A member of a facebook group that discusses education asked journalism ethics expert Peter Sussman about the LA Times coverage and posted this, shared with their permission:

"I asked a journalist friend about the ethics of the L.A. Times taking money from Eli Broad while editorializing in favor of his project. His response:

"Was I tagged because this is such a tough ethical issue to parse? It is not. With this kind of entanglement with the subject of its news stories, the Times has given up the right to expect any trust or credibility for its journalism on education. They are trapped in a massive conflict of interest, and no amount of pro forma disclosure will fix that. It's so sad to see what has happened to that once-great publication.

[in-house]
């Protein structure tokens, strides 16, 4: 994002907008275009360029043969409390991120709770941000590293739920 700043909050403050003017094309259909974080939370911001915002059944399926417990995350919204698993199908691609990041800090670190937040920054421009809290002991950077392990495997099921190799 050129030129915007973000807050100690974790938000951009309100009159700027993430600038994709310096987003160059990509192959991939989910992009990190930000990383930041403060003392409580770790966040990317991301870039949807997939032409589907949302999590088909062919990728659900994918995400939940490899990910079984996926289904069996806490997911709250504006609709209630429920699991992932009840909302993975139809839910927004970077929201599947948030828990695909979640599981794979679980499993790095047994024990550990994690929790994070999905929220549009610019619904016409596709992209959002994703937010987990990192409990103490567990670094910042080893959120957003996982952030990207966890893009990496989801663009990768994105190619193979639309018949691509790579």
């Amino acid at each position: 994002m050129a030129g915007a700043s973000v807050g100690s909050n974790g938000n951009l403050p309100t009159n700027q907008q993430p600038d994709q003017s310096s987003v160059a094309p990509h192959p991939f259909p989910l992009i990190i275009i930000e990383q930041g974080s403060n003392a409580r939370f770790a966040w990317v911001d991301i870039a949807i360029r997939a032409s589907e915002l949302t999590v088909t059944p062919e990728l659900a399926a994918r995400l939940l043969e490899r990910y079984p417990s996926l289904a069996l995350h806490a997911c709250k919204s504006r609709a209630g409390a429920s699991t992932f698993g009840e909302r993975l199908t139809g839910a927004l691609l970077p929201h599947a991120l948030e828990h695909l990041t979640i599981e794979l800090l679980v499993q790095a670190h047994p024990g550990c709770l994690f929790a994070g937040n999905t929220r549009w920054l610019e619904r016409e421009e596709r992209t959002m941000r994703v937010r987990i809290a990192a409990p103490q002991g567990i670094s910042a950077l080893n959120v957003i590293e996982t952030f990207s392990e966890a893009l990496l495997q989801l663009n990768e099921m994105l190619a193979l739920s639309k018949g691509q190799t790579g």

"You can add to the comment that trust and credibility are the life's blood of journalism, and without it, a "news" organization is no different than any other partisan in public disputes, with the added problem that there is no major paper to hold it accountable, although in this case a blogger has apparently stepped into the breach. People have jeopardized and lost their jobs for defending their editorial independence and standing up to such conflicts of interest. I haven't read the background on the issue you've highlighted, but if all your information is accurate, the Times' problem extends beyond opinions to reporting, however well-intentioned their education reporters are."

--Peter Sussman, a retired longtime San Francisco Chronicle editor who is a past co-author of the Society of Professional Journalists Code of Ethics. (He was co-author of the 1996 version.)